Microstructure Evolution and Mechanical Properties of Haynes 282
Precipitation-hardened nickel-based superalloys find wide applications in aero engines and land-based gas turbines due to a combination of properties such as high temperature strength, resistance to oxidation and corrosion, fabricability, and creep strength. Structural engine components are traditionally cast to achieve higher degree of geometrical design freedom. However, the latest fabrication strategy to achieve low cost and light weight structural components is by joining materials based on temperature needs. The challenge in this strategy is to tailor the heat treatment to suit the multi-material structures and still be able to meet the desired property requirements. This requires a profound understanding of the process-structure-property relationships in these complex alloys. The newly introduced Ni-base superalloy Haynes 282 has been attracting interest due to its high-temperature properties and excellent weldability. These properties are achieved due to the precipitation of strengthening phase (γʹ, Ni3 (Al,Ti)) and grain boundary carbides (mainly M23C6 and M6C) during heat treatment.
As Haynes 282 has showed sensitivity to heat treatment temperatures within the typical tolerance limits around the conventional heat treatment, the main objective of this research was to understand the microstructural evolution and mechanical properties with changes in heat treatment conditions. The effect of heat treatment variations on microstructure and mechanical properties has been systematically studied. Its influence on microstructure and tensile properties between room temperature and 730 °C are presented.
The results show that γ׳ does not precipitate during rapid cooling but it precipitates as fine spherical particles during air cooling from the carbide stabilization temperature, and it changes to bimodal distribution with square and spherical morphology during slow cooling. During ageing, γ׳ is seen to precipitate intergranularly, as well as along the grain boundaries. The solvus temperature for this phase was above 1010 °C (higher than previously suggested), and depending on the combination of temperatures and times of the heat treatments, the γ׳ morphology changes from spherical to bi-modal to cuboidal. The grain boundary carbide morphology depends strongly on heat treatment temperature and is seen to change from continuous film to brick wall structure and finally to discrete particles. These microstructural changes strongly affect both strength and ductility of the material.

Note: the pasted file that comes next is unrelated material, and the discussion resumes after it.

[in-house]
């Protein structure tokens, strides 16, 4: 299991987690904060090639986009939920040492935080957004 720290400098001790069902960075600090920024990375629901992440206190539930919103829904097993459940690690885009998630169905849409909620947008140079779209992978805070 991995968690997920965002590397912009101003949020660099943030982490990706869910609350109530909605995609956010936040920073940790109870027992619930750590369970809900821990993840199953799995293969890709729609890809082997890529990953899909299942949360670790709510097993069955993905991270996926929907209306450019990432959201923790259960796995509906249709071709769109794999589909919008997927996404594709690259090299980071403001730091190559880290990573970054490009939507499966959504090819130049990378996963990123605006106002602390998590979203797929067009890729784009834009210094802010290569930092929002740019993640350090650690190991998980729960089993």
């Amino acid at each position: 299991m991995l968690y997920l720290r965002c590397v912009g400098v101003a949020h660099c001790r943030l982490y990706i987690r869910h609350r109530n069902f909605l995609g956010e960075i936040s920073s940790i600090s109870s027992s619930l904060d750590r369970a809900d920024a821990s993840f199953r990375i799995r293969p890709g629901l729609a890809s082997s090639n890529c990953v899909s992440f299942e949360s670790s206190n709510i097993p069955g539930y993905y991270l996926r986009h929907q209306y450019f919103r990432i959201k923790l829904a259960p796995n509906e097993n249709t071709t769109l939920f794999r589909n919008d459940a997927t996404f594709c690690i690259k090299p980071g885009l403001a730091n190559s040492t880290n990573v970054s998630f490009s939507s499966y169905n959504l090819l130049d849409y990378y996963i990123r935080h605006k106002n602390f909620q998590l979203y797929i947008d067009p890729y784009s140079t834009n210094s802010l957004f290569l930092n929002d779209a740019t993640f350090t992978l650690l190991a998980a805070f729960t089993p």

Furthermore, Haynes 282 forgings show ductility variations in short transverse direction. The lower limit of ductility in this direction is close to the design tolerance and thus creates a need to understand the underlying cause. In this part, the study is focused to understand ductility variation by microscopic investigations. Carbide segregation and banding is seen to influence the ductility when oriented perpendicular to the tensile axis. This influence is also qualitatively captured through micromechanical modelling.
Haynes 282, gamma prime, carbides, isothermal transformation, anisotropy ductility, heat treatment, microstructure, solution treatment, carbide stabilization treatment
carbide stabilization treatment